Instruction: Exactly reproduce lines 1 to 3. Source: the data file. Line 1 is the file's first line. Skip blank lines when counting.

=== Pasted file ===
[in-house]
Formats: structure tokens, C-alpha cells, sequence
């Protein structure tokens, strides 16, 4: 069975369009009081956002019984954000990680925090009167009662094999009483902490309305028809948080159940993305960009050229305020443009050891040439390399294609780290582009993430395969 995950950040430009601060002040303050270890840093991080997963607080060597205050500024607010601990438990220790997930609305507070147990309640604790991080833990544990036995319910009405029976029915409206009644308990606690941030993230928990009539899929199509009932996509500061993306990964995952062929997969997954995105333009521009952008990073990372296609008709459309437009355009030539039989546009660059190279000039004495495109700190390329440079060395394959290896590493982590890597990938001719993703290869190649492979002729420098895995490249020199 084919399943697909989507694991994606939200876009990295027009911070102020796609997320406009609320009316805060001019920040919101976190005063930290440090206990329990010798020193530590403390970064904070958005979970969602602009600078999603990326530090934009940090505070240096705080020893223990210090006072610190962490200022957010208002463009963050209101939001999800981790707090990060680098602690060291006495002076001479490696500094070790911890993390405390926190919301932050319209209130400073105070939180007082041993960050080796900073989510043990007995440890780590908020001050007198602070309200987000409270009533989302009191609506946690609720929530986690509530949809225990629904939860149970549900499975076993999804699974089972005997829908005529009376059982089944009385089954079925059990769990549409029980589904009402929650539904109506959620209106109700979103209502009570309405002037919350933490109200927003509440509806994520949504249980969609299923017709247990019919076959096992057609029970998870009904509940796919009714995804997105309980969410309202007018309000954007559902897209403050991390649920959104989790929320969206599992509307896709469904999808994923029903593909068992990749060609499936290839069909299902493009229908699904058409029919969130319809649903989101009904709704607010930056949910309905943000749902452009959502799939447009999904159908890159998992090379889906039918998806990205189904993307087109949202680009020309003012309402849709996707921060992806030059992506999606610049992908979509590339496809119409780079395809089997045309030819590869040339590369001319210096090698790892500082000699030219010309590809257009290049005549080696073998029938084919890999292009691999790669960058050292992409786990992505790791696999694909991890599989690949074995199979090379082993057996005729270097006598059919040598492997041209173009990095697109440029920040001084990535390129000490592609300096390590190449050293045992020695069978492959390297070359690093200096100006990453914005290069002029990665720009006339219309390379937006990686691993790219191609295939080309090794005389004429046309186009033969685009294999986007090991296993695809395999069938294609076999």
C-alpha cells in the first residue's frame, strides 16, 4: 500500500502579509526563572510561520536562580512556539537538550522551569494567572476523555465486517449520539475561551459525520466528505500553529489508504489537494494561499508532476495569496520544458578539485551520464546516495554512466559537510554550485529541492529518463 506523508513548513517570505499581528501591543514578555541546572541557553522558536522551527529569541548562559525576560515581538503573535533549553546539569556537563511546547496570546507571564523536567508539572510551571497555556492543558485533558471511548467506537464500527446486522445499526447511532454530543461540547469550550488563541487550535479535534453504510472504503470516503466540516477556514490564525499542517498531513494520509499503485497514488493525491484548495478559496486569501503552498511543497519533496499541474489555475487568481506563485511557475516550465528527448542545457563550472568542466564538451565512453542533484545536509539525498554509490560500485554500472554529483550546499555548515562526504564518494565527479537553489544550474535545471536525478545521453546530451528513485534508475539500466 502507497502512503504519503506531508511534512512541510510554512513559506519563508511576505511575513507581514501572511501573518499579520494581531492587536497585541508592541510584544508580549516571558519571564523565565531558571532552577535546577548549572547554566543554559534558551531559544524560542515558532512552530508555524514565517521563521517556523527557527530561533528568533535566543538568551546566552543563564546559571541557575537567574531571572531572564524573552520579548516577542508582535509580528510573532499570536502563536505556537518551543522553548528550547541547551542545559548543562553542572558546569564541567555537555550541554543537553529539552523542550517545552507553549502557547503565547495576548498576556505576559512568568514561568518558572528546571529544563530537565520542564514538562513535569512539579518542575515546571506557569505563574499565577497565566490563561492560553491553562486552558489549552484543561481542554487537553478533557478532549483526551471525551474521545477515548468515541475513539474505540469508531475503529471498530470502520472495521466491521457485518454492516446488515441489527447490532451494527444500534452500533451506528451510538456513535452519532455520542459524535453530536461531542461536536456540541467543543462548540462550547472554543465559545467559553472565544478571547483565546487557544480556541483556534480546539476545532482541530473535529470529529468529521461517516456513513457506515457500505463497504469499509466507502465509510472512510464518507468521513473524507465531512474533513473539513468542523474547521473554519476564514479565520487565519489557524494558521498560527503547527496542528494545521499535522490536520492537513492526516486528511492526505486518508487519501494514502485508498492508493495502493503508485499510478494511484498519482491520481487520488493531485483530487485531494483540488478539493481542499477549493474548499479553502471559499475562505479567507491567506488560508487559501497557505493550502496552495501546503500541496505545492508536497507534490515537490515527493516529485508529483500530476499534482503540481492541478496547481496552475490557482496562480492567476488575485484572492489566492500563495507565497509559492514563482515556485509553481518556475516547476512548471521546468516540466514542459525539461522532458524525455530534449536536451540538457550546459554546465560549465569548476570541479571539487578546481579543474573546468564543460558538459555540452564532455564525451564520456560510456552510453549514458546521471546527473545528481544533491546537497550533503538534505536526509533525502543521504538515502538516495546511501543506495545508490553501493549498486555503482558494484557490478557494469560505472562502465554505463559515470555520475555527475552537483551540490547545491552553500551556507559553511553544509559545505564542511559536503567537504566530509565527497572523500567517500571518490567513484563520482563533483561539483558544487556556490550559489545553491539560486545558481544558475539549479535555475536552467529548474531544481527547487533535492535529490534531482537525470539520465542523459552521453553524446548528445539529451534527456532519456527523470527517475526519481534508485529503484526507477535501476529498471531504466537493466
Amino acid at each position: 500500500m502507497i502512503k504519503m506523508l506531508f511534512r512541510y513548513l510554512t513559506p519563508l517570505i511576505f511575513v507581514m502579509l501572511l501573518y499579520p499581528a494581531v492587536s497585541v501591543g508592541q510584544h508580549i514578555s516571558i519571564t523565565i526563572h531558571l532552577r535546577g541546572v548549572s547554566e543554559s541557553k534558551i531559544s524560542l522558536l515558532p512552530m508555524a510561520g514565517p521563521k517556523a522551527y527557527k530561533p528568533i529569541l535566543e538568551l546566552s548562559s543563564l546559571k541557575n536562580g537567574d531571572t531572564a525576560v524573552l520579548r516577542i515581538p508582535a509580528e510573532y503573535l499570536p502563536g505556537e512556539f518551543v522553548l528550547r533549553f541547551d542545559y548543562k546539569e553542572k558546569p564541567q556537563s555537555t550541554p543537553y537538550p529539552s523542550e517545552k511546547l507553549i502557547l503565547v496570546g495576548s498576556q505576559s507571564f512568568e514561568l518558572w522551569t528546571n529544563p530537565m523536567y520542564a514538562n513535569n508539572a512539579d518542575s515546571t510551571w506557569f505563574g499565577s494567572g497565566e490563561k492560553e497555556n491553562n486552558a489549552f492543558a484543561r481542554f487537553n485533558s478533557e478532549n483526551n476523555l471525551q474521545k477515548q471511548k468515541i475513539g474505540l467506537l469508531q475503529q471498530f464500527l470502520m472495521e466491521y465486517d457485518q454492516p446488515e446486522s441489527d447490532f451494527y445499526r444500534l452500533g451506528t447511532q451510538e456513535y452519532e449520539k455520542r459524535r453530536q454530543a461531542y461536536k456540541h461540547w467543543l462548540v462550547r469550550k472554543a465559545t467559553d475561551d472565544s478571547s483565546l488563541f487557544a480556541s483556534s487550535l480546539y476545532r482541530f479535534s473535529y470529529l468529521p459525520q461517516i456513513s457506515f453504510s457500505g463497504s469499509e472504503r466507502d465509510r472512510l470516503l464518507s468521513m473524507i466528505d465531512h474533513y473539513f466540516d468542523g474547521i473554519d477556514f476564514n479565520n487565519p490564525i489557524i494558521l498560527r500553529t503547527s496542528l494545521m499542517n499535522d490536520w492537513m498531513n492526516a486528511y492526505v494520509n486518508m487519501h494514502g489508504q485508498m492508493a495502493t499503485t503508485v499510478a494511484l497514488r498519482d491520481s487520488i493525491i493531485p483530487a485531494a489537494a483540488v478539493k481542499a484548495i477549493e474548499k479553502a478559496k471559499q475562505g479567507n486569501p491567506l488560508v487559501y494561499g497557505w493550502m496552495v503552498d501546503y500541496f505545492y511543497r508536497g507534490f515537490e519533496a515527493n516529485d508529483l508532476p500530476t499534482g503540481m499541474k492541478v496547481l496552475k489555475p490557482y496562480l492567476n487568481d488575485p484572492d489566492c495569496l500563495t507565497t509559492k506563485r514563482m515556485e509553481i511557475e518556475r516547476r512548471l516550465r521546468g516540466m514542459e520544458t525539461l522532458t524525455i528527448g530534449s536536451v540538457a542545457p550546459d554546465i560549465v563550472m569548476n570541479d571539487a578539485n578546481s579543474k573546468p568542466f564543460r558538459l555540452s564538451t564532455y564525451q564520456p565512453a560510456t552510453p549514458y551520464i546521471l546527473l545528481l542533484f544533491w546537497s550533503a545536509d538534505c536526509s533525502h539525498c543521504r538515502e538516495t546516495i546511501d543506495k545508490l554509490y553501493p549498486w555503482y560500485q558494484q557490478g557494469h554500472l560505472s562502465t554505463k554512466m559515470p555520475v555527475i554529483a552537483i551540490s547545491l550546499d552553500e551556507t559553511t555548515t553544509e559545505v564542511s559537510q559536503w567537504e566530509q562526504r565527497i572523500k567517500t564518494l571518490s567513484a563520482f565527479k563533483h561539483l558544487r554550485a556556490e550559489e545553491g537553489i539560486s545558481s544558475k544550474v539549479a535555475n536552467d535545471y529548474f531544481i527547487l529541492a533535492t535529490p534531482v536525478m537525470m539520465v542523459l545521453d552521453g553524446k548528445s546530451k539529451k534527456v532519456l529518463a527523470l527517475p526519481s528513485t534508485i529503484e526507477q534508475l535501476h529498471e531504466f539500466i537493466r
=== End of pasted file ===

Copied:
[in-house]
Formats: structure tokens, C-alpha cells, sequence
């Protein structure tokens, strides 16, 4: 069975369009009081956002019984954000990680925090009167009662094999009483902490309305028809948080159940993305960009050229305020443009050891040439390399294609780290582009993430395969 995950950040430009601060002040303050270890840093991080997963607080060597205050500024607010601990438990220790997930609305507070147990309640604790991080833990544990036995319910009405029976029915409206009644308990606690941030993230928990009539899929199509009932996509500061993306990964995952062929997969997954995105333009521009952008990073990372296609008709459309437009355009030539039989546009660059190279000039004495495109700190390329440079060395394959290896590493982590890597990938001719993703290869190649492979002729420098895995490249020199 084919399943697909989507694991994606939200876009990295027009911070102020796609997320406009609320009316805060001019920040919101976190005063930290440090206990329990010798020193530590403390970064904070958005979970969602602009600078999603990326530090934009940090505070240096705080020893223990210090006072610190962490200022957010208002463009963050209101939001999800981790707090990060680098602690060291006495002076001479490696500094070790911890993390405390926190919301932050319209209130400073105070939180007082041993960050080796900073989510043990007995440890780590908020001050007198602070309200987000409270009533989302009191609506946690609720929530986690509530949809225990629904939860149970549900499975076993999804699974089972005997829908005529009376059982089944009385089954079925059990769990549409029980589904009402929650539904109506959620209106109700979103209502009570309405002037919350933490109200927003509440509806994520949504249980969609299923017709247990019919076959096992057609029970998870009904509940796919009714995804997105309980969410309202007018309000954007559902897209403050991390649920959104989790929320969206599992509307896709469904999808994923029903593909068992990749060609499936290839069909299902493009229908699904058409029919969130319809649903989101009904709704607010930056949910309905943000749902452009959502799939447009999904159908890159998992090379889906039918998806990205189904993307087109949202680009020309003012309402849709996707921060992806030059992506999606610049992908979509590339496809119409780079395809089997045309030819590869040339590369001319210096090698790892500082000699030219010309590809257009290049005549080696073998029938084919890999292009691999790669960058050292992409786990992505790791696999694909991890599989690949074995199979090379082993057996005729270097006598059919040598492997041209173009990095697109440029920040001084990535390129000490592609300096390590190449050293045992020695069978492959390297070359690093200096100006990453914005290069002029990665720009006339219309390379937006990686691993790219191609295939080309090794005389004429046309186009033969685009294999986007090991296993695809395999069938294609076999």